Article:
Chicago, Illinois, July 1, 2018 – Even as the Fed increased rates by a quarter point last month, benchmark five and ten-year treasuries held steady. Experts have been predicting narrowing spreads and rising indices for quite some time. For short-term, floating rate debt, such logic holds true, but long-term rate behavior has baffled even the most astute pundits. Investors continue seeking treasuries as financial protection against global turbulence keeping long-term debt borrowing costs low.
Patience is paying off for borrowers waiting to lock into favorable fixed rates, even in the face of more rate-hike threats. Mortgage pricing barely changed as compared to the previous month. Spreads narrowed by about five basis points from last month. Longer-term rates for conservatively underwritten loans now hover in the lower four-percent-range; very low leveraged debt may dip below four percent.
Given investor demand for purchasing mortgage debt, the best pricing opportunities favor larger deals (e.g., $30 million plus). Lenders offer more efficient underwriting and effective loan syndications for larger deals. Interim loan programs, mainly bridge debt, is readily available from banks and mortgage funds, as lenders seek competitive yields by climbing up the risk curve. Furthermore, interest-only, non-amortizing debt remains abundant. All in all, numerous capital sources will aggressively compete for any reasonably viable real estate venture.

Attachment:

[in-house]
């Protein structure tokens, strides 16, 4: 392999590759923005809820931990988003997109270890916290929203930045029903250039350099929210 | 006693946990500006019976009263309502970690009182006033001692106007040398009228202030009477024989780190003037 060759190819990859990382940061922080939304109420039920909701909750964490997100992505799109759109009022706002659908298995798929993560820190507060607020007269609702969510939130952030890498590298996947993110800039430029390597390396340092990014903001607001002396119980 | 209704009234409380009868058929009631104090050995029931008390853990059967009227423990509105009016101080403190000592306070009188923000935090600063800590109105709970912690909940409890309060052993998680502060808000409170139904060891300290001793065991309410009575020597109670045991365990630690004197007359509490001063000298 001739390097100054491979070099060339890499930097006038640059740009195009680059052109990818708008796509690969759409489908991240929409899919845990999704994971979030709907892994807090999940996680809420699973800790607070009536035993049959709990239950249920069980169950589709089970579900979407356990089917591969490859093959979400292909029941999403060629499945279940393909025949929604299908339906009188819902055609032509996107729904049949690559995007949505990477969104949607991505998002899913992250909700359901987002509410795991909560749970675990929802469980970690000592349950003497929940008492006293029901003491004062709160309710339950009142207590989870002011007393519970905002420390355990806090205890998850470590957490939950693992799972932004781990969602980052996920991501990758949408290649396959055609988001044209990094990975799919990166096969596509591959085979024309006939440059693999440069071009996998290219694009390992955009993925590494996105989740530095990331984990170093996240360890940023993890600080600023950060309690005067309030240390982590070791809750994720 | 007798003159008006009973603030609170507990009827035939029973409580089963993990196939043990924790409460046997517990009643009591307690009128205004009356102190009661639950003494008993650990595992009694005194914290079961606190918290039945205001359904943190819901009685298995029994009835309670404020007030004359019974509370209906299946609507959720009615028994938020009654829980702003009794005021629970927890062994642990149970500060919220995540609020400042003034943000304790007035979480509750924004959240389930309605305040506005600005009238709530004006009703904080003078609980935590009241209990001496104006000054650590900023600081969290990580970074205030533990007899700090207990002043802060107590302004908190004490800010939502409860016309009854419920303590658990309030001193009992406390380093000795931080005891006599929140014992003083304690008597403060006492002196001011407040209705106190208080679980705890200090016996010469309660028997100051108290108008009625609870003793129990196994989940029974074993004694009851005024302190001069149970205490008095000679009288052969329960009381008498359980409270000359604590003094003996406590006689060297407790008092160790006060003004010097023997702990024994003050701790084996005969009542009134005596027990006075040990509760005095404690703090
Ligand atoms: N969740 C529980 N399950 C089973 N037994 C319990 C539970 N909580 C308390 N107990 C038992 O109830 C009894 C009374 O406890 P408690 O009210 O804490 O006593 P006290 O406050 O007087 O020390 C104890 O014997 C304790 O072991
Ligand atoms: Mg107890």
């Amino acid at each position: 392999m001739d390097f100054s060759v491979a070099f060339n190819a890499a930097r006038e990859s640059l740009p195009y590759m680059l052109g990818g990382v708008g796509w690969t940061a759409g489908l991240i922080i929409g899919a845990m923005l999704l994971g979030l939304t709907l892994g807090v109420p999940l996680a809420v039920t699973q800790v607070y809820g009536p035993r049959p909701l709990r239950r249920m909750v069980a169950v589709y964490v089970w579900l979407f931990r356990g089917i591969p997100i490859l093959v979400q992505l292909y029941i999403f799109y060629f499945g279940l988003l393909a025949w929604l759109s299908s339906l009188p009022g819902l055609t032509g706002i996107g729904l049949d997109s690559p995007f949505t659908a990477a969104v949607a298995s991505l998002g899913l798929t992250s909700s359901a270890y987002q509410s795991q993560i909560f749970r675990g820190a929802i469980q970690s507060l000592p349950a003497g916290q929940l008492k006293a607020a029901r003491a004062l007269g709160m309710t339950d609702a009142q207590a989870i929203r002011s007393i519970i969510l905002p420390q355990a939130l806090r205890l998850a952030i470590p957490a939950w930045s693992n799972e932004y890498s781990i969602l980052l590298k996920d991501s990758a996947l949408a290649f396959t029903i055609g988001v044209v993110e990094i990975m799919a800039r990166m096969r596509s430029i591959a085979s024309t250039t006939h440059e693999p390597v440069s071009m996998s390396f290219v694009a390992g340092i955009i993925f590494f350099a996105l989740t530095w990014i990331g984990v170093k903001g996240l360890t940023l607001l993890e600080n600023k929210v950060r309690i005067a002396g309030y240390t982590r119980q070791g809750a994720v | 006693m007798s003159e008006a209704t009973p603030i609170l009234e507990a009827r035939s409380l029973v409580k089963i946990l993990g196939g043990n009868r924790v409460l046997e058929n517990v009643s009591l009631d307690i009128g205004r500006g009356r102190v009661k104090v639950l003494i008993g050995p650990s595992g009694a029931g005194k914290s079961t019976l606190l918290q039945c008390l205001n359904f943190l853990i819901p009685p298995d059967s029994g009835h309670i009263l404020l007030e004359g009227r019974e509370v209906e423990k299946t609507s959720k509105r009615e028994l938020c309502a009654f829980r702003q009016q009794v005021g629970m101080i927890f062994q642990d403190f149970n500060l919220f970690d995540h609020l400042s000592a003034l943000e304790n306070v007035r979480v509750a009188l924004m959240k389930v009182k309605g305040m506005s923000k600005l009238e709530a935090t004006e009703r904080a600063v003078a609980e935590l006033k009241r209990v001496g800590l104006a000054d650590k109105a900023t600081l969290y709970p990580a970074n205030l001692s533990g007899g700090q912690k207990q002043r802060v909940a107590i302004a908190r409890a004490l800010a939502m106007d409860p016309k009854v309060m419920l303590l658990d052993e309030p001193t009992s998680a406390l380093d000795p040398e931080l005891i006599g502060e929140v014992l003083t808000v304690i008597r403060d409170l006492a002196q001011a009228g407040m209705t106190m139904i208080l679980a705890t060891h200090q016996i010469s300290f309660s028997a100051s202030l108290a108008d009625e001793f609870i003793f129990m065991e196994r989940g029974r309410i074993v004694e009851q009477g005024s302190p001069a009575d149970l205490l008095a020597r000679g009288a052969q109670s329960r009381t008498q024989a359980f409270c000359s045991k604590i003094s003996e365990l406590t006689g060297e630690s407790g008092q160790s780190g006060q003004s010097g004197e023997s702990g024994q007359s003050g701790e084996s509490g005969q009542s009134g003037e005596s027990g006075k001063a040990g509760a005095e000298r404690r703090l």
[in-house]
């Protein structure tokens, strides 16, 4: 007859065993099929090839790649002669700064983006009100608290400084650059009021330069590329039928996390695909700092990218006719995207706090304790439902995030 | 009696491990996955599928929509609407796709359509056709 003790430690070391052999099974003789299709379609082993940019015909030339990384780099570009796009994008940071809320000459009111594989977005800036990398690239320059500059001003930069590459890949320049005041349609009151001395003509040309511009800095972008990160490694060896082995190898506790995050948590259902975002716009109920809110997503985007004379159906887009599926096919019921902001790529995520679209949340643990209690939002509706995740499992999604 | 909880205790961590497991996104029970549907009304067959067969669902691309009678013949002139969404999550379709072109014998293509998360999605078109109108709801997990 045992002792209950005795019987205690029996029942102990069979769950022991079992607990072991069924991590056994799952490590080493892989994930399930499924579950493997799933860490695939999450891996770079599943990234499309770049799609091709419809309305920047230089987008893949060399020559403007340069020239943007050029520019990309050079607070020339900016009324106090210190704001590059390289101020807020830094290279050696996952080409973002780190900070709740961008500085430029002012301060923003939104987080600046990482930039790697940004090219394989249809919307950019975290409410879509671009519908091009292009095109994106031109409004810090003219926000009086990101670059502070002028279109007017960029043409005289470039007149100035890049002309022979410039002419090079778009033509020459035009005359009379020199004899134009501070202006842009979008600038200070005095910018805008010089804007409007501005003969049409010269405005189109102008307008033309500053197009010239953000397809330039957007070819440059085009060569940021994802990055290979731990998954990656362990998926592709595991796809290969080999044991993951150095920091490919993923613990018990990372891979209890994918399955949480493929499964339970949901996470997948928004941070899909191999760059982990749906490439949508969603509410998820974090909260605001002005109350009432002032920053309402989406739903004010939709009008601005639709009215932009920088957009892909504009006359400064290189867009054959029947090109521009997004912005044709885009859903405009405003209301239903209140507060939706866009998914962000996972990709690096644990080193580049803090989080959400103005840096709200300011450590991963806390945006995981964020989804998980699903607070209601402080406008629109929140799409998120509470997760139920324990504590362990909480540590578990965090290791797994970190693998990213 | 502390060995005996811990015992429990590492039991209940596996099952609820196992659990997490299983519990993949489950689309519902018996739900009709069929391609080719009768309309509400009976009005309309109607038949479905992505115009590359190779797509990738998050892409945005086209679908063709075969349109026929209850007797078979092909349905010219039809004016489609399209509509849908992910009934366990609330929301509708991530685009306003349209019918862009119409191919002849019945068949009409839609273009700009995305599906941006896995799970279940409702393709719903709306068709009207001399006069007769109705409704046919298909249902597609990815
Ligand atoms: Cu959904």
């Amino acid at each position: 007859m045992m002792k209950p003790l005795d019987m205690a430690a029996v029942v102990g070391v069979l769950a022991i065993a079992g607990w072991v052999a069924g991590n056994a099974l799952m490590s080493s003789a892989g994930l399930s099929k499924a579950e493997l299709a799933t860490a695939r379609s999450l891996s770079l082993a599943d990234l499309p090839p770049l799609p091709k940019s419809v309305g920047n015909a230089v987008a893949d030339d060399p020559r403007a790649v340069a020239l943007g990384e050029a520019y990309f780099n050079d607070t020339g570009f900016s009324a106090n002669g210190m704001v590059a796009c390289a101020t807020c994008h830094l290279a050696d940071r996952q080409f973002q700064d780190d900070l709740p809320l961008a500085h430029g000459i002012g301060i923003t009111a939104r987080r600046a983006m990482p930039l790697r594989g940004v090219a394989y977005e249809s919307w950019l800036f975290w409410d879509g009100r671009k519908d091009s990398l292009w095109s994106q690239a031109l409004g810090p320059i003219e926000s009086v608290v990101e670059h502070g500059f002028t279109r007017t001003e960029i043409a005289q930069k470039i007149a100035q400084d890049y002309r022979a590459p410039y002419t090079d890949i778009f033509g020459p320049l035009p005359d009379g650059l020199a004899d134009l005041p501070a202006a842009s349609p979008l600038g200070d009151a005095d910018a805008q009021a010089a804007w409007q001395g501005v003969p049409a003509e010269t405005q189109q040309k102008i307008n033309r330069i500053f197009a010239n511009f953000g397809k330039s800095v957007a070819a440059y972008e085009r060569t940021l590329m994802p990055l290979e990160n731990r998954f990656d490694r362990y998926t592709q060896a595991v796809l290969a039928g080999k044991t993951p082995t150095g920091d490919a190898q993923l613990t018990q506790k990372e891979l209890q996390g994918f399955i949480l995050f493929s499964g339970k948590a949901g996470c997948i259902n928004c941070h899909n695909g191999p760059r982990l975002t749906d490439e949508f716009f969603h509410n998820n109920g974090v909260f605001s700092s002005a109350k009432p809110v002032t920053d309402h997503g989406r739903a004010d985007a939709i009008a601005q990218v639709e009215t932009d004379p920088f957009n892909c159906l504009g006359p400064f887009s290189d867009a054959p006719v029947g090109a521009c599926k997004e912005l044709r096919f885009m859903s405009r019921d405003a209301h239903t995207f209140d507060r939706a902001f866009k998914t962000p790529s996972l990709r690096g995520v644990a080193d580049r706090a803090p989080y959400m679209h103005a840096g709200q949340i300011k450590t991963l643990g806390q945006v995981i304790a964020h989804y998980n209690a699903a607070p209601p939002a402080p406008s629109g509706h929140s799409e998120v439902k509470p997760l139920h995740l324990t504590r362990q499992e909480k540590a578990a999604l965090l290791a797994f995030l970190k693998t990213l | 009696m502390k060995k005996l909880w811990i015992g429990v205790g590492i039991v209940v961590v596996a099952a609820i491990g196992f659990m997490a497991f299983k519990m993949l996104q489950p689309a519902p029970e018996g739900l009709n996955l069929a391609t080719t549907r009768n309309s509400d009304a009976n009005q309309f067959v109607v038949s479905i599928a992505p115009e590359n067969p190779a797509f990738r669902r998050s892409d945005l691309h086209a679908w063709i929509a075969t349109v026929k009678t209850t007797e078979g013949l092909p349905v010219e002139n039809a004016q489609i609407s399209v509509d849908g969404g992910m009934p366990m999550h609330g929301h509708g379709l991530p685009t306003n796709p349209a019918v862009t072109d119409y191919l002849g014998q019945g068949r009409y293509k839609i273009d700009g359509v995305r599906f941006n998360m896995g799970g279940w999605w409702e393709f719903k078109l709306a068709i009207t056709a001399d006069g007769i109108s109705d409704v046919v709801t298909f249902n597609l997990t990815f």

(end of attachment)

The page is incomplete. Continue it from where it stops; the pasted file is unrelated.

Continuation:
Since debt is very favorably priced, equity investing remains extremely challenging, with no relief in sight. Yields are squeezed for nearly all asset types and classes. Even so, many buyers starve for core product based on the belief that core-plus and value-add investment returns are comparatively low given the additional risk. On the other end of the spectrum, opportunity ventures — particularly new construction — still draw investor attention, but escalating construction costs squeeze yields to paltry levels. Finding favorable returns continues to be the most challenging responsibility of any investment manager.
The Real Estate Capital Institute’s® director, John Oharenko, notes, “Bargains are few and far between. Realty investing has risen to new heights as a desirable investment class, both institutionally and with private capital.”